A Shared Experience
Every time we’ve taken our kids to the movies, it has been an unmitigated disaster. We’re talking multiple exits from the theater—in one 90 minute film. Screams of terror as Curious George gets caught [gasp!] painting the lady’s apartment with a jungle theme. Frantic leaps over several rows of seats to get out before Master Shi Fu yells at Po the Kung Fu Panda. When they saw Up we had a solid week of nightmares.
And yet … we still watch movies. At home.
I grew up instilled with the magic of movie going. The excitement on my dad’s face as we took our seats to watch The Great Muppet Caper is a memory seared into my heart, just as the roar of jets overhead will always take me immediately to a darkened movie theater, transfixed by Top Gun. (The mortification of my father stage-whispering Honey! Are you ok?!? as my thirteen year old self wept real tears over Goose’s tragic passing is another fine memory that will stay with me forever.)
Movies, in my family, have always been a way to connect. Saturday night was movie night: animated discussions were held, back in the day, about what film we would rent at the video store, whether this store would have more Betamax or VHS tapes, and what movie would be cool enough to suit my older brother’s friend who was sleeping over but would still work for the younger ones. Dinner was popcorn and fruit, and root beer was the celebratory beverage. It was an Occasion – occasion of the weekly sort that children remember as the fabric of their growing years, and parents barely realize they’re creating.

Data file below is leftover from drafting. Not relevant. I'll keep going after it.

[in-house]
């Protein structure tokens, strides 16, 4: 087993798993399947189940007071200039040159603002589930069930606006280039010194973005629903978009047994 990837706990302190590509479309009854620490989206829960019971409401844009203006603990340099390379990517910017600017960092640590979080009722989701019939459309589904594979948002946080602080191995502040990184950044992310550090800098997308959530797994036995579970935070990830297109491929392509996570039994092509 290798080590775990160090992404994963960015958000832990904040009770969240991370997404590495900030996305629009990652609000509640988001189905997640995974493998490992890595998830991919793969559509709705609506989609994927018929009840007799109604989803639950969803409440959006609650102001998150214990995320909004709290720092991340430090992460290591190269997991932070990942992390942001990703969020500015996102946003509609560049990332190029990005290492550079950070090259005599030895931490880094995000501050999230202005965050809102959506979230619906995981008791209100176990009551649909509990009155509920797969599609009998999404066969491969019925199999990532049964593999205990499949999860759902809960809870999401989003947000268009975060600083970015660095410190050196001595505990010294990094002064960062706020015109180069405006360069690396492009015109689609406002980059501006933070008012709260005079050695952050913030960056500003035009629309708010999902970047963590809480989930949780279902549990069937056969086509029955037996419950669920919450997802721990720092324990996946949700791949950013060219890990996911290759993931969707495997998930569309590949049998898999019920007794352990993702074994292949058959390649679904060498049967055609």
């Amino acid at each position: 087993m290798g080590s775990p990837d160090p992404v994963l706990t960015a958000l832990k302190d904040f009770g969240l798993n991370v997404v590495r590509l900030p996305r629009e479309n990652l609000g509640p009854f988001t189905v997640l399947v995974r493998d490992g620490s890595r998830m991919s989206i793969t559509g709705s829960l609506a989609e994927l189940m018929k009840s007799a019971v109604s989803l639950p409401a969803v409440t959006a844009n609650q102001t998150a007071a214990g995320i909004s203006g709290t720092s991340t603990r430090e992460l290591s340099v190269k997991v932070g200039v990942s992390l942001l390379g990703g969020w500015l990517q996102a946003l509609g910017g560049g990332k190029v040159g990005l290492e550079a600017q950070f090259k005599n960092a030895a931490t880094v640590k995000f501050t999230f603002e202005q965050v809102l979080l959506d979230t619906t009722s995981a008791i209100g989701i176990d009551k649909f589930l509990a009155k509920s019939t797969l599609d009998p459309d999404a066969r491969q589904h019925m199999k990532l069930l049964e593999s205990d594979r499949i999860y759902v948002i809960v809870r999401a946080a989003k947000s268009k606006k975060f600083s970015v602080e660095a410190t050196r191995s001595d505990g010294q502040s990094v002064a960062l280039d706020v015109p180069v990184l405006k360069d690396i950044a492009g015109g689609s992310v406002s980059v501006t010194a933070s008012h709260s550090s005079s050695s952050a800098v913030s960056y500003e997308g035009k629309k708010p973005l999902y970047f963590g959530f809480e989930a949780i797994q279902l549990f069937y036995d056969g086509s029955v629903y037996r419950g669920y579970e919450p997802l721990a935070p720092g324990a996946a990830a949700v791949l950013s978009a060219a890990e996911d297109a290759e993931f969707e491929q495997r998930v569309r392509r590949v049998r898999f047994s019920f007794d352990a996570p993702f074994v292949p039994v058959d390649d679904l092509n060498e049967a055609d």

This is the power of movie watching within a family. It has the potential to be a group activity, a happy activity, a connecting activity. It is this century’s iteration of the ancient art of story telling. Yes, we simply sit next to each other in the dark. No, there is not a great deal of back and forth between family members. But we hold a hand in the scary parts, we offer a shoulder or a hug in the sad parts, and we share in the hearing of the story.
Movies connect us. We learn, we laugh, we cry. We live other lives in movies, and, ideally, end up grateful to return to the one that is our own.
Tonight at our house we’re making the popcorn and chilling the root beer in preparation for Movie Night. Tonight in the tense parts we won’t have to pace the hallways of the theater – for our kids the happiness is knowing that we can fast forward or turn the sound down low if it gets dicey, and that if need be you can run into the kitchen and watch around the corner